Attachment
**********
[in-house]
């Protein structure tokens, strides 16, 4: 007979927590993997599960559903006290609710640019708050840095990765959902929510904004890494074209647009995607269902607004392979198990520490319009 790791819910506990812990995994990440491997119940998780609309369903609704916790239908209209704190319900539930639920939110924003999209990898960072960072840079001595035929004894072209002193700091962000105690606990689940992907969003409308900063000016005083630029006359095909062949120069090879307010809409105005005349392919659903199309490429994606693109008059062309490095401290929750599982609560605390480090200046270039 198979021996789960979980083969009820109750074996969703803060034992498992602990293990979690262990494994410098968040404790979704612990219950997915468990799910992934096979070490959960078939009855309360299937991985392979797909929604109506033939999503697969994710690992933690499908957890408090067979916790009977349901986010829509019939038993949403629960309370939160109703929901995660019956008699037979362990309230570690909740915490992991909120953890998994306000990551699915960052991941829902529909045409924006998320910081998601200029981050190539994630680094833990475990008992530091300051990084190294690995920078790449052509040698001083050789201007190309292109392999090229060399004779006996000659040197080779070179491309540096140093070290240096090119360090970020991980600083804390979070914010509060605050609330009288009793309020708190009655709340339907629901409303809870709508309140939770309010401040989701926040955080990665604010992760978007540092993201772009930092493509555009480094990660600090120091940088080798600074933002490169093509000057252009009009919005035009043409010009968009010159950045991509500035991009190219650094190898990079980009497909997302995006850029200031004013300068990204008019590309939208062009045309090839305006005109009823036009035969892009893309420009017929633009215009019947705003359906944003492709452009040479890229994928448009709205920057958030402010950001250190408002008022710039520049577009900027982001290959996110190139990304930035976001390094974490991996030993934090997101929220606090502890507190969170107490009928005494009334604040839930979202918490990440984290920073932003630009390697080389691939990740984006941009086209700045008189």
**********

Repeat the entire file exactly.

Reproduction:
[in-house]
């Protein structure tokens, strides 16, 4: 007979927590993997599960559903006290609710640019708050840095990765959902929510904004890494074209647009995607269902607004392979198990520490319009 790791819910506990812990995994990440491997119940998780609309369903609704916790239908209209704190319900539930639920939110924003999209990898960072960072840079001595035929004894072209002193700091962000105690606990689940992907969003409308900063000016005083630029006359095909062949120069090879307010809409105005005349392919659903199309490429994606693109008059062309490095401290929750599982609560605390480090200046270039 198979021996789960979980083969009820109750074996969703803060034992498992602990293990979690262990494994410098968040404790979704612990219950997915468990799910992934096979070490959960078939009855309360299937991985392979797909929604109506033939999503697969994710690992933690499908957890408090067979916790009977349901986010829509019939038993949403629960309370939160109703929901995660019956008699037979362990309230570690909740915490992991909120953890998994306000990551699915960052991941829902529909045409924006998320910081998601200029981050190539994630680094833990475990008992530091300051990084190294690995920078790449052509040698001083050789201007190309292109392999090229060399004779006996000659040197080779070179491309540096140093070290240096090119360090970020991980600083804390979070914010509060605050609330009288009793309020708190009655709340339907629901409303809870709508309140939770309010401040989701926040955080990665604010992760978007540092993201772009930092493509555009480094990660600090120091940088080798600074933002490169093509000057252009009009919005035009043409010009968009010159950045991509500035991009190219650094190898990079980009497909997302995006850029200031004013300068990204008019590309939208062009045309090839305006005109009823036009035969892009893309420009017929633009215009019947705003359906944003492709452009040479890229994928448009709205920057958030402010950001250190408002008022710039520049577009900027982001290959996110190139990304930035976001390094974490991996030993934090997101929220606090502890507190969170107490009928005494009334604040839930979202918490990440984290920073932003630009390697080389691939990740984006941009086209700045008189």